In that's your case, you should read the article about the Dilucot method.

No tape there, and it explains why progressing from a decent slurry to plain water in one step, will not likely give you the desired keenness. But it really takes time to learn. Try it and see how far you get. If it's good, pad yourself on the back for doing an amazing job so soon in your learning curve. If it leaves something to be desired, I restate my original advice: add one layer of tape and take it through strop 5-7 of the Unicot method.
It does not harm the razor, and the secondary bevel can be very easily undone, if that's what you wish for, the next time the razor needs honing.

I do believe you're on good track. Success is not that far ahead.

Kind regards,
Bart.
 

mihkel

Member
Thanks for your quick reply. I will re-read all the articles about honing with coticule and try again tomorrow.
But I have been experimenting with different types of hair now. I noticed that with thinner hair (like from head or from different parts of arm), the HHT fails more often than with thicker hair (from boar brush). With bristle from boar brush the HHT succeeds ~90% of time. What should I conclude from that observation?
 

garyhaywood

Well-Known Member
I find after i've stropped i can pass the hht of my chest hair now if i pass of stomach hair that is finer thats a very sharp edge.

I just got my blade back from bart i sent it to him honed by me and he has dulled it and honed it him self dilucot method and trust me i had it passing hht of dilucot method but i have to say it now passes hht on the finess of hair i carn't even hear the hair pop thats how good it is now i can say this guy is a top honer i have blades from professional honers but never poped hair like this.

In most casses i find i have to hit the issards paste or cro or both to realy pop hair depends on the razor some hone up easier than others some take a bit more tuning.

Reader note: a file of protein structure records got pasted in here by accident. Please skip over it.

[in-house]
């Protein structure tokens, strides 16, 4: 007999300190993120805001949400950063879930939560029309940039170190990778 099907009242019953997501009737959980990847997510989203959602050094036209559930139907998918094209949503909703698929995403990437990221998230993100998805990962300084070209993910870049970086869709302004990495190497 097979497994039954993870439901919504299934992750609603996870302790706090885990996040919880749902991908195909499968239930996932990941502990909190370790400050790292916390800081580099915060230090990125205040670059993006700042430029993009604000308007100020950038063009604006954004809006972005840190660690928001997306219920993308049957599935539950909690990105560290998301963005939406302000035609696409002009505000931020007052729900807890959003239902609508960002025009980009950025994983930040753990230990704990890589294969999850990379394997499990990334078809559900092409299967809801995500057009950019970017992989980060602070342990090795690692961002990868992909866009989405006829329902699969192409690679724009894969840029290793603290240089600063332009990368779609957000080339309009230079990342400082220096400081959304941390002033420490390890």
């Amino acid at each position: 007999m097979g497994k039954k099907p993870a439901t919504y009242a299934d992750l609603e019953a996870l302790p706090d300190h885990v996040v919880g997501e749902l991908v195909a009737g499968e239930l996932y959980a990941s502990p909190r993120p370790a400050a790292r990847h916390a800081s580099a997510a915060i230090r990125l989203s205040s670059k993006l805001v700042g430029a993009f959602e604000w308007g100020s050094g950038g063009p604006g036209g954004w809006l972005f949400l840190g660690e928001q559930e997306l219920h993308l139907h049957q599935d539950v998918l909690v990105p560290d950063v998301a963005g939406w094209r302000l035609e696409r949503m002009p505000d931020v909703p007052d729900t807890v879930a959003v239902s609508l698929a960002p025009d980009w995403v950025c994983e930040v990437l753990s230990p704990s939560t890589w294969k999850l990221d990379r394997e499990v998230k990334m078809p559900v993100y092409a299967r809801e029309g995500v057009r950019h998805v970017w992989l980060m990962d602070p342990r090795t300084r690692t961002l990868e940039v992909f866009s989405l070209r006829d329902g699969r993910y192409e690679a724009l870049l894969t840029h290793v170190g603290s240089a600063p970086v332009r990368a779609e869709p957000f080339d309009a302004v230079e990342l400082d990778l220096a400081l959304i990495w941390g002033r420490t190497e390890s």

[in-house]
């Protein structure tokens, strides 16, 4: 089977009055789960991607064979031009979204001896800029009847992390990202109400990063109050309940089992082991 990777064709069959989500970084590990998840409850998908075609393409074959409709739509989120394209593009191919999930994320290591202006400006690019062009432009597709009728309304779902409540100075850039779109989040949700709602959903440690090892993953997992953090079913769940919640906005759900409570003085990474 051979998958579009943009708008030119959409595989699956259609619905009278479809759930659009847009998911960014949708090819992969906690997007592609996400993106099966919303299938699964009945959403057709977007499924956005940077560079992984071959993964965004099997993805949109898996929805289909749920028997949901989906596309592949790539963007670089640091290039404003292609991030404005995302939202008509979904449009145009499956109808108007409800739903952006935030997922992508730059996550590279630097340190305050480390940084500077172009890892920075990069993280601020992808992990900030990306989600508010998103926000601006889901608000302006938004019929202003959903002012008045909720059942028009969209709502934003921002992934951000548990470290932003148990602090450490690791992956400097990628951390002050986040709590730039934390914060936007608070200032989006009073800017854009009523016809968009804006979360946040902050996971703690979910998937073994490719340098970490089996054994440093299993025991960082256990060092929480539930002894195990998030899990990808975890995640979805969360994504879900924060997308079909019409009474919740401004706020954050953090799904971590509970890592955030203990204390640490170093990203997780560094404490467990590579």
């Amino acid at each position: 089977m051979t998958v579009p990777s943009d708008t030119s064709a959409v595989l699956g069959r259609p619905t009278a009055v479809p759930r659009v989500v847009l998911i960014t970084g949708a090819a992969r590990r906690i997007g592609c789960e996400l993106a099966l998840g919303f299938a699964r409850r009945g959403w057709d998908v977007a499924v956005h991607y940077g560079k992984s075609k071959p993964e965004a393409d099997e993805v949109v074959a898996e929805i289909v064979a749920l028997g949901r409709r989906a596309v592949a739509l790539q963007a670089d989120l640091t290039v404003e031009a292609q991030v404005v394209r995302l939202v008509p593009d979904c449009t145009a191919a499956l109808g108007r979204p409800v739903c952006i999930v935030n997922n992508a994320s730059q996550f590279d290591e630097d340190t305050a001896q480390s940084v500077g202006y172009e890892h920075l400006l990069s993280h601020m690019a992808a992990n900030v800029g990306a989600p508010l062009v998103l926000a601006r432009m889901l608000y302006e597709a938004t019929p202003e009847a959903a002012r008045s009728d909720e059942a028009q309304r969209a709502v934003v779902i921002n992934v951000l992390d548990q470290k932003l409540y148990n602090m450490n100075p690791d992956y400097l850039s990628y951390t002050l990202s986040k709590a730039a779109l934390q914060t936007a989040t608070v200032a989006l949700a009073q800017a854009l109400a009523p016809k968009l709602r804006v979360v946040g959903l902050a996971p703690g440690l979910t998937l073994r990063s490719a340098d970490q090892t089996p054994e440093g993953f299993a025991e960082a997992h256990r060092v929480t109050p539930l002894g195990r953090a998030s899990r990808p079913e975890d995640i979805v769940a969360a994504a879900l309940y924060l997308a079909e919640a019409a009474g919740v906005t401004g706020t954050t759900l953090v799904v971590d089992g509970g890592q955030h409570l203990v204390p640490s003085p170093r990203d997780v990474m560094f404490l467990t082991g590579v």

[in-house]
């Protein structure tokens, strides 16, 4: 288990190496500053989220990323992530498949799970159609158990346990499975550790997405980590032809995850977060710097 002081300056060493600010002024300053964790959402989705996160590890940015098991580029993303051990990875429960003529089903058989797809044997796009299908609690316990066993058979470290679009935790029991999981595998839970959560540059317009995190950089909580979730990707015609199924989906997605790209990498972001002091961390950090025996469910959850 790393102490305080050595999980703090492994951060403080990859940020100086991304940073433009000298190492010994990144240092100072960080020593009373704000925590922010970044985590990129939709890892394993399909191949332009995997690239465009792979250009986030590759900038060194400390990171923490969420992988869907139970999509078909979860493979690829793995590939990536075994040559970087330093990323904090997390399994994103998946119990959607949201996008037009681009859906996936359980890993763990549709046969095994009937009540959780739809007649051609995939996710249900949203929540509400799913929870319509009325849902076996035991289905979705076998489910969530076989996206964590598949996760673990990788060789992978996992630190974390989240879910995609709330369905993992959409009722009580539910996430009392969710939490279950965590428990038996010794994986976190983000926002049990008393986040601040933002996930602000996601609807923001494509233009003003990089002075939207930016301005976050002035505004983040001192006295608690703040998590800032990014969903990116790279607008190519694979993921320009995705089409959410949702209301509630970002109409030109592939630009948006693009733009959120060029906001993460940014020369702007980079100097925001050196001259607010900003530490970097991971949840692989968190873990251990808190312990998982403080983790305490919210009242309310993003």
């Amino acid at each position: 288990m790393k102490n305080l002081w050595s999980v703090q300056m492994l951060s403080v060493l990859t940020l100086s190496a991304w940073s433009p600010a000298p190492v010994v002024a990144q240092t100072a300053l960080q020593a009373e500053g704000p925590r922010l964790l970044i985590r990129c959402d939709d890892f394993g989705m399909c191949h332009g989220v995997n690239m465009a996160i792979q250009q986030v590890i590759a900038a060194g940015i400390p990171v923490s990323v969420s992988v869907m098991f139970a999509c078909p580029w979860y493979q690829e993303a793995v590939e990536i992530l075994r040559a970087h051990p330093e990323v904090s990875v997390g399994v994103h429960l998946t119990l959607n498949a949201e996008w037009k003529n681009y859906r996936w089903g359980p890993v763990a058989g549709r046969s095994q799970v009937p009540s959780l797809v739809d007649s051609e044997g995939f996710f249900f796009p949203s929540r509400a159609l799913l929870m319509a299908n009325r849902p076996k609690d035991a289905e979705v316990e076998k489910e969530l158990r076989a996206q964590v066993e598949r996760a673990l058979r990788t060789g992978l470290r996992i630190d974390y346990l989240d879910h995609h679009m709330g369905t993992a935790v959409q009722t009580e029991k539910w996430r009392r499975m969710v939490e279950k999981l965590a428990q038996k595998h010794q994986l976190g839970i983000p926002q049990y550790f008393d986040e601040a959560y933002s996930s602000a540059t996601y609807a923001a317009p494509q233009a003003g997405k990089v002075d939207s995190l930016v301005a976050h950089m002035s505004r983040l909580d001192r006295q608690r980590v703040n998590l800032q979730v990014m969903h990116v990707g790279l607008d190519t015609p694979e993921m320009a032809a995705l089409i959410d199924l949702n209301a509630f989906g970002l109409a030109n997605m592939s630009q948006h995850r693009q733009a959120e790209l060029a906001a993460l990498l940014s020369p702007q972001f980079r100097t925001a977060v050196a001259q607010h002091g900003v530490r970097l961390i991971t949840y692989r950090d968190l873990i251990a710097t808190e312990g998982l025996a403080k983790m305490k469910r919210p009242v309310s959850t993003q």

tat2Ralfy

Well-Known Member
Finer hair is harder to cut with the hht because the scales are finer, remember the blade catches on the scales on the strand of hair and then cuts it, thats why we feel and hear a "POP"
with finer hair theres less to catch so it takes a keener edge, imagine if we had some wooly mammoth hair, I bet you cut hht that with an axe ...lol

I too use my stomach hair as a test, if I can get my razor to pop that I know its as sharp as it will ever need to be
 

Bart

Well-Known Member
I have this small container with freshly washed hair from my youngest daughter. (she's ever so proud that I use hers instead of my own:) )
A small strand of hairs (5 to 6 cm length) lasts years.

They vary in thickness. For tests right off the hone, I use the thicker ones and for tests after stropping I take a thinner hair. In time, using the same source of hair for all HHT-ing, you'll learn to read through these differences.

Best regards,
Bart.
 

mihkel

Member
It seems that I've found a suitable method for my stone. It is heavily based on dilucot, except I have modified the number of laps and the proportion of slurry vs. water and of course pressure. Since I a have a small stone I obviously need to make more laps. I also noticed that with slurry my stone cut very fast, so I need to spend less time on slurry. I also need to use a little more pressure at first when there is almost only water left on stone and finish with very light pressure.
Long story short - I think I've got it or am very close to it :)
Although, freshly honed and stropped blade still has some problems with HHT with thin hairs, but since the shave is smooth and comfortable, I really don't care.

Thanks for everything.
 

Bart

Well-Known Member
That's good to hear.:thumbup:

You are truly a "Coticule" type of person.
smart enough to read advice and bold enough to find out what your particular stone needs.

Don't worry about the HHT. The idea is no to copy the results of other people, but to probe the edge with your hair and learn to interpret the readings for your honing.
That said, I am almost sure you'll find that your honing has significant margin for improvement during the next months (and years). But that can't be rushed. The important part is that you managed to get results that please you, and for that I salute you!

Enjoy the shaves,